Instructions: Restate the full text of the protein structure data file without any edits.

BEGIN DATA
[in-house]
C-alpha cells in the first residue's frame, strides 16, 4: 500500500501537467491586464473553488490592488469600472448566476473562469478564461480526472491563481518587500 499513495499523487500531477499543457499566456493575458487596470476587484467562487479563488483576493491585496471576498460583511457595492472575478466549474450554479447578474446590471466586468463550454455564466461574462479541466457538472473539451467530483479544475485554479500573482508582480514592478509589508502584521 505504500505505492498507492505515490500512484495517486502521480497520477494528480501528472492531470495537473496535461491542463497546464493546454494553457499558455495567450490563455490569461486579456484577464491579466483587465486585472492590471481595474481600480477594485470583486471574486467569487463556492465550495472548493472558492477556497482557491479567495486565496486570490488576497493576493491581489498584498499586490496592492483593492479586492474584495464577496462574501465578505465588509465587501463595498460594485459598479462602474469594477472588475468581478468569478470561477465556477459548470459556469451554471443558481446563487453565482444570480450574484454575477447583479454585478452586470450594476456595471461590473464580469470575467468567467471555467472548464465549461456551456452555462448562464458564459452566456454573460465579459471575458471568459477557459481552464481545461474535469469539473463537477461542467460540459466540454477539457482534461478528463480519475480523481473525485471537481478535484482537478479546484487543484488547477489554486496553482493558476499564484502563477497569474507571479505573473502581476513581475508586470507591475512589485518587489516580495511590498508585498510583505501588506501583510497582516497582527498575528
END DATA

[in-house]
C-alpha cells in the first residue's frame, strides 16, 4: 500500500501537467491586464473553488490592488469600472448566476473562469478564461480526472491563481518587500 499513495499523487500531477499543457499566456493575458487596470476587484467562487479563488483576493491585496471576498460583511457595492472575478466549474450554479447578474446590471466586468463550454455564466461574462479541466457538472473539451467530483479544475485554479500573482508582480514592478509589508502584521 505504500505505492498507492505515490500512484495517486502521480497520477494528480501528472492531470495537473496535461491542463497546464493546454494553457499558455495567450490563455490569461486579456484577464491579466483587465486585472492590471481595474481600480477594485470583486471574486467569487463556492465550495472548493472558492477556497482557491479567495486565496486570490488576497493576493491581489498584498499586490496592492483593492479586492474584495464577496462574501465578505465588509465587501463595498460594485459598479462602474469594477472588475468581478468569478470561477465556477459548470459556469451554471443558481446563487453565482444570480450574484454575477447583479454585478452586470450594476456595471461590473464580469470575467468567467471555467472548464465549461456551456452555462448562464458564459452566456454573460465579459471575458471568459477557459481552464481545461474535469469539473463537477461542467460540459466540454477539457482534461478528463480519475480523481473525485471537481478535484482537478479546484487543484488547477489554486496553482493558476499564484502563477497569474507571479505573473502581476513581475508586470507591475512589485518587489516580495511590498508585498510583505501588506501583510497582516497582527498575528